Update: Since this article was published Ahmet Davutoglu has resigned as Turkey’s Prime Minister. Reports suggest this comes as a result of a rift with President Erdogan caused by the increasingly ‘Presidential’ nature of Turkey’s politics.
Is Turkey part of Europe? For most of our civilisation’s history, to have even asked such a question would have been to invite derision. The Ottomans were kept out of Europe not by some early-onset prejudice, but by the armies of Europe having to beat back their repeated invasions.
Spring is here and the air is alive with the sound of sweaty manmade materials rubbing together, as middle-aged cyclists fill every road, dressed head to toe in Lycra. They whizz along, jumping red lights, weaving in and out of the path of trucks, screaming at pedestrians and taxi drivers; barely evading death three times a morning. Lycra isn’t just a fabric; it’s a state of mind. At work, these often portly, always angry, red-faced individuals might be mild-mannered middle managers who work in marketing.
To say that the Labour party is in crisis because it is ‘too left-wing’ is to miss the point spectacularly. With eyes wide open, and all democratic procedures punctiliously observed, its members have chosen in their tens of thousands to endorse not ‘the left’, but an ugly simulacrum of left-wing politics.
They have gone along with the type of left-winger who flourished in the long boom between the fall of the Berlin Wall and the great recession.
Zac Goldsmith spent almost every day out on the stump during his London mayoral campaign dressed in the formal dark suit he inherited from his father, and had recut on his death in 1997. At least that is what a member of his team told me as I was out observing proceedings one day.
I think that detail was offered as a bit of journalistic ‘colour’ to show Zac’s sense of filial duty, but that was the only sense in which his painfully understated campaigning could be said to have owed anything to Sir James Goldsmith’s bombastic, manic style when he ran the Referendum party.
From the time of the French revolution, the Catholic Church has always encouraged relationships between nations that draw them together rather than divide them. It is for this reason that the Church has always been broadly supportive of the European Union, although with reservations.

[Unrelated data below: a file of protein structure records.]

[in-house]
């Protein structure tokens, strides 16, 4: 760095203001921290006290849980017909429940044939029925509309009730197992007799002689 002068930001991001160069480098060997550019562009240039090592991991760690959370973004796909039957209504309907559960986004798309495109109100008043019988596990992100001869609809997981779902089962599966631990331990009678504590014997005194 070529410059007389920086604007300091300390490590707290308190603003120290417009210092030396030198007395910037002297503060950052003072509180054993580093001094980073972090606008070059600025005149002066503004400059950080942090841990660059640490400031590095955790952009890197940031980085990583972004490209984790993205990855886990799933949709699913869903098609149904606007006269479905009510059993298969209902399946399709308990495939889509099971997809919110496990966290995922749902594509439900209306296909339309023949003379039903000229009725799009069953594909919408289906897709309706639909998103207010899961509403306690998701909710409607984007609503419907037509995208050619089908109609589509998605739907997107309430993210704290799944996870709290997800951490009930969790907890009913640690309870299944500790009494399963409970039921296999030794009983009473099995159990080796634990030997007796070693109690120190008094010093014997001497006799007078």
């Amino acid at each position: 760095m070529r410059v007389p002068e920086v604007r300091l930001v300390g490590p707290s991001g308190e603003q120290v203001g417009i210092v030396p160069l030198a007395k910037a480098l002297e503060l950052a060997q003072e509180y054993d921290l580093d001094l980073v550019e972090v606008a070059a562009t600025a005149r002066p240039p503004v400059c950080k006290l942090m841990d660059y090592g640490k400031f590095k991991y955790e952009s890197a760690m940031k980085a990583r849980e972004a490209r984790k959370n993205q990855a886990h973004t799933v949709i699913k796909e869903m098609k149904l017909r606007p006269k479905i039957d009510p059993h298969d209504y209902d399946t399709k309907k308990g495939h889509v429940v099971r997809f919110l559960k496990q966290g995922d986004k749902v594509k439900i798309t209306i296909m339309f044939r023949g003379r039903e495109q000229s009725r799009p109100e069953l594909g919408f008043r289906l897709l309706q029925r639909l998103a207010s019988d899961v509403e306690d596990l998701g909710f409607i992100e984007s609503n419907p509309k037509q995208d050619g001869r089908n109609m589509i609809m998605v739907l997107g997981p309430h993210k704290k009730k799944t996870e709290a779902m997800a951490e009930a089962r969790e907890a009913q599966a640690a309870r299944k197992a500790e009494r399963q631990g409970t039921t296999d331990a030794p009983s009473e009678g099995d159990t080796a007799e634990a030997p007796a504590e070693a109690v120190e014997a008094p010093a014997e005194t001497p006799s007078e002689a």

There will be many Catholics on both sides of the coming referendum. Many of us have concerns about recent developments in the EU, such as the official removal of the reference to the continent’s Christian history from the European Constitution a few years ago.
When I moved to London, my husband Henry gave me a copy of Kate Fox’s Watching the English: The Hidden Rules of English Behaviour. He was hoping the gift would avoid an awkward conversation about our cultural differences. As an American, I cannot think of anything more English than that.
Fox’s chapter about introductions bothered me. The brash American approach: ‘Hi, I’m Bill from Iowa,’ particularly if accompanied by an outstretched hand and a beaming smile, makes the English wince and cringe.
For the first time in more than 30 years we have no Clumber spaniel. We have had five: Henry, Judith, Laurie, Persephone and Wattie. The last of them, Wattie the gentlest and sweetest of dogs, died a few months ago. We feel bereft. Clumbers are special: beautiful, affectionate, wilful, sometimes difficult, never dull.
They take their name from Clumber Park in Nottinghamshire, once the seat of the Dukes of Newcastle.